What is work worth? A systematic approach to pay

What is work worth? A systematic approach to pay

Are CEOs worth their massive remuneration packages, or is there too much cash in the corner office?

Executive pay has been in the spotlight in recent weeks amid a lacklustre reporting season for some of Australia’s biggest companies. Beleaguered Qantas chief Alan Joyce chose to forgo his bonuses after the company’s first annual loss since 1995; ANZ has extended its executive pay freeze for 900 of its senior executives in anticipation of subdued lending growth in 2013-14.

In contrast, there seemed to be little contrition from the Commonwealth Bank, where former CEO Sir Ralph Norris is evidently owed $9.6 million in salary and potential bonuses for the final five months of his tenure. This means that, during this period, he was earning about $64,000 a day – more than many of his bank employees would earn in an entire year.

Job evaluation systems may provide an answer. Over the last half century or so, job evaluation has become a common feature in the employee remuneration landscape for many organisations. Job evaluation systems are widely used in different types of organisations for establishing a notional grading of jobs in the determination of a reasonable level for a position’s pay.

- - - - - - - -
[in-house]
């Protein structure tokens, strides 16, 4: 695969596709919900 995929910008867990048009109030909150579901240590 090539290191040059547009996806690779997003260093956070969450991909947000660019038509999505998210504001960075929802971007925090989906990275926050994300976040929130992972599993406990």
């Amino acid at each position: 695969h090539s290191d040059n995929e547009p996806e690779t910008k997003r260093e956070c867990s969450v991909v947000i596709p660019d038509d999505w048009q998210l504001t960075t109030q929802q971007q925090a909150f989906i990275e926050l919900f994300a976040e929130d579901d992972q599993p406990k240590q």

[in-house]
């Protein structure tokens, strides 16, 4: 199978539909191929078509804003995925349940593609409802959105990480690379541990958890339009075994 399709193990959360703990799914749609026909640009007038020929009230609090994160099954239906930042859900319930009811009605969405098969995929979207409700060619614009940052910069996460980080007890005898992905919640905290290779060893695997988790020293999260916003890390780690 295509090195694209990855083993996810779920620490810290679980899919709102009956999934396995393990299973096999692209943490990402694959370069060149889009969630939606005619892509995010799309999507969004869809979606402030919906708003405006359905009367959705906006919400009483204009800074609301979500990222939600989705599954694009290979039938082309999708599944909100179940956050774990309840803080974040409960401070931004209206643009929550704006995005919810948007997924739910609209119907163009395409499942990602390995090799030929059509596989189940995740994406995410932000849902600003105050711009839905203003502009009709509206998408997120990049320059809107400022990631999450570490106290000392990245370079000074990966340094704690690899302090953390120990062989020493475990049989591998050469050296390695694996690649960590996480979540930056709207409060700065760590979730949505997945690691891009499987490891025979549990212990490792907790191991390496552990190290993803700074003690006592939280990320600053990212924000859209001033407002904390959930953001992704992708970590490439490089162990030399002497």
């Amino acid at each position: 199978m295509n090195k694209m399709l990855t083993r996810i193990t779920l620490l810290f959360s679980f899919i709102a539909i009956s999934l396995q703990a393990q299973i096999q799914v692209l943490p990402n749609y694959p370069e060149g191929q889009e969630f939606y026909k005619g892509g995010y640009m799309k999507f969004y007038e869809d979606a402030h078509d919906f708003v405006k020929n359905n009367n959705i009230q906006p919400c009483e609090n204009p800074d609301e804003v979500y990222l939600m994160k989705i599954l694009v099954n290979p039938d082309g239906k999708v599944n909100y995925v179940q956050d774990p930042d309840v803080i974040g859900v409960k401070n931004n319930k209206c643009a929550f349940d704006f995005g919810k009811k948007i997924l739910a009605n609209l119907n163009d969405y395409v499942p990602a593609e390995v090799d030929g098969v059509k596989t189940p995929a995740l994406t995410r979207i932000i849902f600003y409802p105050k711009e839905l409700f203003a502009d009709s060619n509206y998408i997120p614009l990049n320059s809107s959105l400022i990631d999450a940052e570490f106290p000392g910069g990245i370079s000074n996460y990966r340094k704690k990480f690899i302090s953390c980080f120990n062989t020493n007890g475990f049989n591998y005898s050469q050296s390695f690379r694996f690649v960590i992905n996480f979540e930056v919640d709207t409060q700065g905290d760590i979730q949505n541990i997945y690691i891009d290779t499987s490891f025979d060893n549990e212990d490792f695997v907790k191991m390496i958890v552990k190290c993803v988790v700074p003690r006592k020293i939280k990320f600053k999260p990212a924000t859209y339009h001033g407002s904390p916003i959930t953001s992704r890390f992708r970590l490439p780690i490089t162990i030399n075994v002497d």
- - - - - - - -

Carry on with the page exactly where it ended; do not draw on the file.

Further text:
What is job evaluation?

Job evaluation (JE) is an analytical, systematic and methodical approach to remuneration. JE is based on the work content of the job, its complexity and challenges, as well as the knowledge, skills, experience, training, qualifications and interpersonal skills required to do the job.

A job evaluation system’s explicit purpose is classification and grading of positions – that is, work – not employees. This typically takes place before recruitment and selection of employees, in order to establish at which level a job is to be situated in the organisation.

Commonly used in the public sector, job evaluation systems are also extensively used in the private sector. Indeed, job evaluation is used in a broad variety of organisations, including banks, universities, retail, insurance and telecommunications companies. Yet the concept of job evaluation is sometimes maligned and is frequently misunderstood, partly due to myths being perpetuated.


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